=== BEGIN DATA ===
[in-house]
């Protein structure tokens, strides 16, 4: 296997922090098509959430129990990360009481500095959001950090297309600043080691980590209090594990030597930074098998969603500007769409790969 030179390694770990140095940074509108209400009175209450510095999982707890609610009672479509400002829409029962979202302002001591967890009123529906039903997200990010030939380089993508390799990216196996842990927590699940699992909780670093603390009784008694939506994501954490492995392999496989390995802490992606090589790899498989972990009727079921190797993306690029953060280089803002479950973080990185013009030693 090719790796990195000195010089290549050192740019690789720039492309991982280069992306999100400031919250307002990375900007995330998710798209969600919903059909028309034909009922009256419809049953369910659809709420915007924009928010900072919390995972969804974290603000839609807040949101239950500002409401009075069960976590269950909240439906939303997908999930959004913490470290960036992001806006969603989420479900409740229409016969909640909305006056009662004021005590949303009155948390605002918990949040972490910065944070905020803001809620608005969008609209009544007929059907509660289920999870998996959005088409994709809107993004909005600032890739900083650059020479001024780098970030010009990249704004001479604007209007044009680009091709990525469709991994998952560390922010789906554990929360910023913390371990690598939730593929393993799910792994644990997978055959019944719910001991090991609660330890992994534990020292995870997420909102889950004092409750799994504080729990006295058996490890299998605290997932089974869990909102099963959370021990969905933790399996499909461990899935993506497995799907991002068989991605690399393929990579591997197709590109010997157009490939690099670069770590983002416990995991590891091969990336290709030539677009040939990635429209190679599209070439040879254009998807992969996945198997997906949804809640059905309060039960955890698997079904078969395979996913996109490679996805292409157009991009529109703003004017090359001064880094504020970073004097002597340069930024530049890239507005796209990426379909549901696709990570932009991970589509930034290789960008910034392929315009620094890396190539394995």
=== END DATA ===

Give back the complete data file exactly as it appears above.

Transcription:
[in-house]
């Protein structure tokens, strides 16, 4: 296997922090098509959430129990990360009481500095959001950090297309600043080691980590209090594990030597930074098998969603500007769409790969 030179390694770990140095940074509108209400009175209450510095999982707890609610009672479509400002829409029962979202302002001591967890009123529906039903997200990010030939380089993508390799990216196996842990927590699940699992909780670093603390009784008694939506994501954490492995392999496989390995802490992606090589790899498989972990009727079921190797993306690029953060280089803002479950973080990185013009030693 090719790796990195000195010089290549050192740019690789720039492309991982280069992306999100400031919250307002990375900007995330998710798209969600919903059909028309034909009922009256419809049953369910659809709420915007924009928010900072919390995972969804974290603000839609807040949101239950500002409401009075069960976590269950909240439906939303997908999930959004913490470290960036992001806006969603989420479900409740229409016969909640909305006056009662004021005590949303009155948390605002918990949040972490910065944070905020803001809620608005969008609209009544007929059907509660289920999870998996959005088409994709809107993004909005600032890739900083650059020479001024780098970030010009990249704004001479604007209007044009680009091709990525469709991994998952560390922010789906554990929360910023913390371990690598939730593929393993799910792994644990997978055959019944719910001991090991609660330890992994534990020292995870997420909102889950004092409750799994504080729990006295058996490890299998605290997932089974869990909102099963959370021990969905933790399996499909461990899935993506497995799907991002068989991605690399393929990579591997197709590109010997157009490939690099670069770590983002416990995991590891091969990336290709030539677009040939990635429209190679599209070439040879254009998807992969996945198997997906949804809640059905309060039960955890698997079904078969395979996913996109490679996805292409157009991009529109703003004017090359001064880094504020970073004097002597340069930024530049890239507005796209990426379909549901696709990570932009991970589509930034290789960008910034392929315009620094890396190539394995």